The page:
Petit J.Y.,Italian National Cancer Institute |
Botteri E.,Italian National Cancer Institute |
Lohsiriwat V.,Italian National Cancer Institute |
Lohsiriwat V.,Mahidol University |
And 11 more authors.
Annals of Oncology | Year: 2012
Background: Lipofilling has been indicated for postmastectomy and postlumpectomy breast reconstruction. The clinical literatures underline its technical efficacy but experimental studies raise important questions about the potential detrimental effect of adipocytes on the stimulation of cancer growth and reappearance. Design: We collected 321 consecutive patients operated for a primary breast cancer between 1997 and 2008 who subsequently underwent lipofilling for reconstructive purpose. For each patient, we selected two matched patients with similar characteristics who did not undergo a lipofilling. Results: Eighty-nine percent of the tumors were invasive. Median follow-up was 56 months from the primary surgery and 26 months from the lipofilling. Eight and 19 patients had a local event in the lipofilling and control group, respectively, leading to comparable cumulative incidence curves [P = 0.792; Hazard Ratio Lipo vs No lipo = 1.11 (95% confidence interval 0.47-2.64)]. These results were confirmed when patients undergoing quadrantectomy and mastectomy were analyzed separately and when the analysis was limited to invasive tumors. Based on 37 cases, the lipofilling group resulted at higher risk of local events when the analysis was limited to intraepithelial neoplasia. Conclusions: Lipofilling seems to be a safe procedure in breast cancer patients. Longer follow-up and further experiences from oncological series are urgently required to confirm these findings. © The Author 2011. Published by Oxford University Press on behalf of the European Society for Medical Oncology. All rights reserved.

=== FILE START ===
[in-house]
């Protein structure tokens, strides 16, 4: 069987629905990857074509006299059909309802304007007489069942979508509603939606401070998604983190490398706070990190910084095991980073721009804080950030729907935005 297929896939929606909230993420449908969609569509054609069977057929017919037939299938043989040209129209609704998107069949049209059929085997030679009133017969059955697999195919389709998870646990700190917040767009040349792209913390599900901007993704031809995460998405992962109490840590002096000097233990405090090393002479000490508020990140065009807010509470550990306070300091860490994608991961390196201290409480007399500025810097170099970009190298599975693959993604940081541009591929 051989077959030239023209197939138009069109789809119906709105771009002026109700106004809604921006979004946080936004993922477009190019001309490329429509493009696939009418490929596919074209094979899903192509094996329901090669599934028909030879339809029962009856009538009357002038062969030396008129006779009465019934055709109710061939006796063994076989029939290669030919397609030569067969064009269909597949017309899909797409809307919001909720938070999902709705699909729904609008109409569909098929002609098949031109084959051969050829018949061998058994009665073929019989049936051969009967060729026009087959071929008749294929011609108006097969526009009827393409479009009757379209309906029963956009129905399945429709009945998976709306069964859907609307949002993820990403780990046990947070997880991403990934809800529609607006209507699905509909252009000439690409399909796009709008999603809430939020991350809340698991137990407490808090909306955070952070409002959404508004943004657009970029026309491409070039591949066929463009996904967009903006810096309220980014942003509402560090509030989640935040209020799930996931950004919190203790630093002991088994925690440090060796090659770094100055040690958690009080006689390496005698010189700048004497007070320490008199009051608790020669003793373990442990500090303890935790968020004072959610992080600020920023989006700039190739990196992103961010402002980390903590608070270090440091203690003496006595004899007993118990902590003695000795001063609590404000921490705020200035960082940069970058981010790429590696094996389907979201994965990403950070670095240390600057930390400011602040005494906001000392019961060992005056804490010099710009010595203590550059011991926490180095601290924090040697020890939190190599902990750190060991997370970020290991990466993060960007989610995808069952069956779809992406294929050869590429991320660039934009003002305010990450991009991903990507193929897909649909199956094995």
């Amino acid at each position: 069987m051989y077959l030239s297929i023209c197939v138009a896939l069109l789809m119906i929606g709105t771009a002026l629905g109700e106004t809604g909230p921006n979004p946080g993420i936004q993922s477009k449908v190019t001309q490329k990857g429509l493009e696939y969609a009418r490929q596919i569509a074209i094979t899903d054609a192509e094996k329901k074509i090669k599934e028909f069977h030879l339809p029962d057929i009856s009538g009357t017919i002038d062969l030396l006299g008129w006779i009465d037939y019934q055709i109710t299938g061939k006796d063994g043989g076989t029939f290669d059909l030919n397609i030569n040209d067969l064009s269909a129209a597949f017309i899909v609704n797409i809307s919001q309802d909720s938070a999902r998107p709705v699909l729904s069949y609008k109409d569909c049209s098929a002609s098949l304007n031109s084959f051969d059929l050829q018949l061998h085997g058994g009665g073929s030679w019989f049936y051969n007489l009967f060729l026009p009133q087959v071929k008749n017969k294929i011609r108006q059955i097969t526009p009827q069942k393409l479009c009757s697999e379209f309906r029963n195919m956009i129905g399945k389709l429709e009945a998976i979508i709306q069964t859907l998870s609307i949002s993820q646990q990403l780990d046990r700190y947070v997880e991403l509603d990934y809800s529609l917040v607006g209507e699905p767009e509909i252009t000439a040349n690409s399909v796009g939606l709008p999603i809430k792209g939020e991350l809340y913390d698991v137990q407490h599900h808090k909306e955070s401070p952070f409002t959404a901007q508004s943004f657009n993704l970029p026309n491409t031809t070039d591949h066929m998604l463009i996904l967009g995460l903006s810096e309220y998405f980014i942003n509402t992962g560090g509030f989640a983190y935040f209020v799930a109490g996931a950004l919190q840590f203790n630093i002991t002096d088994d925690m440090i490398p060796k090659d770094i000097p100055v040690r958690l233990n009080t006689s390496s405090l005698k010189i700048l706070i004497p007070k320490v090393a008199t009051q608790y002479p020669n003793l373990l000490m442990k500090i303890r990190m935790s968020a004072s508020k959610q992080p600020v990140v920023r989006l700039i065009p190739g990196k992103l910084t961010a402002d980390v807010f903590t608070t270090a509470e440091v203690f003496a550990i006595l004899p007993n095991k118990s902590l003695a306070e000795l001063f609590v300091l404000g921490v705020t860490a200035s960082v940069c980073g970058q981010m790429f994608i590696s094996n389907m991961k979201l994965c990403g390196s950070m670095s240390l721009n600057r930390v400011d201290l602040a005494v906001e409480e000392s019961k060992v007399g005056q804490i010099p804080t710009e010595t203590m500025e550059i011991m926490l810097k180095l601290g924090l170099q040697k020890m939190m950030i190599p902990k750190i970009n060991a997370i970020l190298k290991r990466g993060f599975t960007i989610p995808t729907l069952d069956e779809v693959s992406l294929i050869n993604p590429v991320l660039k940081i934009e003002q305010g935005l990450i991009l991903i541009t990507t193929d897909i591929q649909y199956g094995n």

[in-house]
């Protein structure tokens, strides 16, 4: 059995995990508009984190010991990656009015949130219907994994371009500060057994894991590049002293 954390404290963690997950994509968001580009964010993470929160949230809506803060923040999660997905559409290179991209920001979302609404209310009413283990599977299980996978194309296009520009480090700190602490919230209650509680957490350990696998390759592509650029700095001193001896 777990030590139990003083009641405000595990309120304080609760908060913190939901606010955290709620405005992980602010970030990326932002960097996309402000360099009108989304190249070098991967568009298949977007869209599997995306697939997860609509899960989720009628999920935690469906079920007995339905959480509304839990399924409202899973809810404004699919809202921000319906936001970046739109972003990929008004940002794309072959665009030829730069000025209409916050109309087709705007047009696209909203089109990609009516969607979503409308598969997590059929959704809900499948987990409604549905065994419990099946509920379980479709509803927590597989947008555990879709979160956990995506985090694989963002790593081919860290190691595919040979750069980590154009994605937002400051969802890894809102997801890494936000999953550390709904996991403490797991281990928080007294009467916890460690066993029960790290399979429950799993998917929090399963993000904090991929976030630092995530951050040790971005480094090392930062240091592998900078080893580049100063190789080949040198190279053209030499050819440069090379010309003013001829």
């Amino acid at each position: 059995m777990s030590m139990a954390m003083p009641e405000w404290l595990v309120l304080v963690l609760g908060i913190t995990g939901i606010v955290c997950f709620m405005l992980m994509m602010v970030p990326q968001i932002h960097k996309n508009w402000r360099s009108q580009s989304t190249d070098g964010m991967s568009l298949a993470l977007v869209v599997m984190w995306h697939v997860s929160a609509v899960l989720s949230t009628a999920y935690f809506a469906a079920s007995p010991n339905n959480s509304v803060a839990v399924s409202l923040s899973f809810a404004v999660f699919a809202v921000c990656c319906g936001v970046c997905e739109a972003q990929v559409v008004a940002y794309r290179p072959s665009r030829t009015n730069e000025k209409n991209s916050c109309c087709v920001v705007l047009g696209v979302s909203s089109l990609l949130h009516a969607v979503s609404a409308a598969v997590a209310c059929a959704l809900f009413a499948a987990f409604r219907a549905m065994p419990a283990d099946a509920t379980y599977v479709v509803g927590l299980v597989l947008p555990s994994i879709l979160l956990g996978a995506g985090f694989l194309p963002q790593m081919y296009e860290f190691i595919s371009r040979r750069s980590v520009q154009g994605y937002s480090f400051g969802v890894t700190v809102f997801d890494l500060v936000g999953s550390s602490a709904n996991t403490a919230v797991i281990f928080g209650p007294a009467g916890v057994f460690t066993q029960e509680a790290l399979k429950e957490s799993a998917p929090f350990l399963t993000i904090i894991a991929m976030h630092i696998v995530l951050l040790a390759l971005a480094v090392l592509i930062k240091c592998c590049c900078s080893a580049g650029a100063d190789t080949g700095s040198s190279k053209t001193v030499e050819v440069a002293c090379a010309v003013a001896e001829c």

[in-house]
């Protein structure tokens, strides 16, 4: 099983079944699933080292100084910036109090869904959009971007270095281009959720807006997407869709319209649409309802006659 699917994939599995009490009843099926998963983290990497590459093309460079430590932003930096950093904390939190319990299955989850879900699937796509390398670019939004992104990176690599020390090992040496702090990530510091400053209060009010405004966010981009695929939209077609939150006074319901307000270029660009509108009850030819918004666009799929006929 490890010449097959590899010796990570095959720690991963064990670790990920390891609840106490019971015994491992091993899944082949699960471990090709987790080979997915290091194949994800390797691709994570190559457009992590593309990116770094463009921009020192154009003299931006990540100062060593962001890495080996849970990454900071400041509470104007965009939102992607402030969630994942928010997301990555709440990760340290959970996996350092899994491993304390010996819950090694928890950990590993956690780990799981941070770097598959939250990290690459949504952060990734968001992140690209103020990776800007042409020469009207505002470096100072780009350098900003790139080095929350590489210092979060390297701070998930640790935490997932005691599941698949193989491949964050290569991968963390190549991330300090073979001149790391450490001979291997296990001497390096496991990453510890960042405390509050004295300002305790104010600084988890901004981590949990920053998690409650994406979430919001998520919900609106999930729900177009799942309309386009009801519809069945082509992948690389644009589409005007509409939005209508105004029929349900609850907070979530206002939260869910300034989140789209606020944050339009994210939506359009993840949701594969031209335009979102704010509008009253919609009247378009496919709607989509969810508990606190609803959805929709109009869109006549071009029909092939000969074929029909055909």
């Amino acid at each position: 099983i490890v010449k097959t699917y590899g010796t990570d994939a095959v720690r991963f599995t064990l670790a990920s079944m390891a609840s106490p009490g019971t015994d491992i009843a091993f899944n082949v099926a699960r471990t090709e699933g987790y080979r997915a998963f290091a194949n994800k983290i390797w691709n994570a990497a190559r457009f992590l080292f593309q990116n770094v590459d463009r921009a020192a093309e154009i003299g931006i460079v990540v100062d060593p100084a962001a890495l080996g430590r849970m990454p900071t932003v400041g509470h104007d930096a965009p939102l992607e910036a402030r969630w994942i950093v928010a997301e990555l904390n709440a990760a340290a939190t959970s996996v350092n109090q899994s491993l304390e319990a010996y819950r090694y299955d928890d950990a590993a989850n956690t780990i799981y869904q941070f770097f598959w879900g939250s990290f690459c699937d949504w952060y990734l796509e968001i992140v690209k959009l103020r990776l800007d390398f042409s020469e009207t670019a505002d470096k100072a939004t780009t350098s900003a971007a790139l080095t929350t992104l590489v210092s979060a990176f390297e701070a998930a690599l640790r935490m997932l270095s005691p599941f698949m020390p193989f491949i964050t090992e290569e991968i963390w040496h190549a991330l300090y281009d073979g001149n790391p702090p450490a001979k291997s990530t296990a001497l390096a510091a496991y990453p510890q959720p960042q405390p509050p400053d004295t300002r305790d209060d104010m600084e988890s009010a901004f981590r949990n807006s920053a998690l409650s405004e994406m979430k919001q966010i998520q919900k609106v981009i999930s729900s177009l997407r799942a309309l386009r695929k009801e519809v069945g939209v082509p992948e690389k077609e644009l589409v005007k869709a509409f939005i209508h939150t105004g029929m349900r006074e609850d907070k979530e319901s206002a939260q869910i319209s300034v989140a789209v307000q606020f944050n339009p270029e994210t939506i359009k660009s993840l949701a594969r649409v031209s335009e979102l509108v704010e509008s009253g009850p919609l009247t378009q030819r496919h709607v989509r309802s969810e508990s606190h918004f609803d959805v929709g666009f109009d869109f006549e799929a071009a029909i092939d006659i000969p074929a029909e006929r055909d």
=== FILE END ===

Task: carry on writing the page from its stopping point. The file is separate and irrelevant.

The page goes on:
Bertolini F.,Laboratory of Hematology Oncology
Annales d'Endocrinologie | Year: 2013
Obesity, an excess accumulation of adipose tissue occurring in mammalians when caloric intake exceeds energy expenditure, is associated with an increased frequency and progression of several types of neoplastic diseases including postmenopausal breast cancer. Recent studies have suggested that obesity-related disruption of the energy homeostasis results in inflammation and alterations of adipokine signalling that may foster cancer initiation and progression. Moreover, two populations of human white adipose tissue (WAT) progenitors cooperate in breast cancer angiogenesis, growth and metastatic progression. This raises the issue of lipotransfer in patients undergoing plastic or reconstructive surgery. © 2013 Elsevier Masson SAS.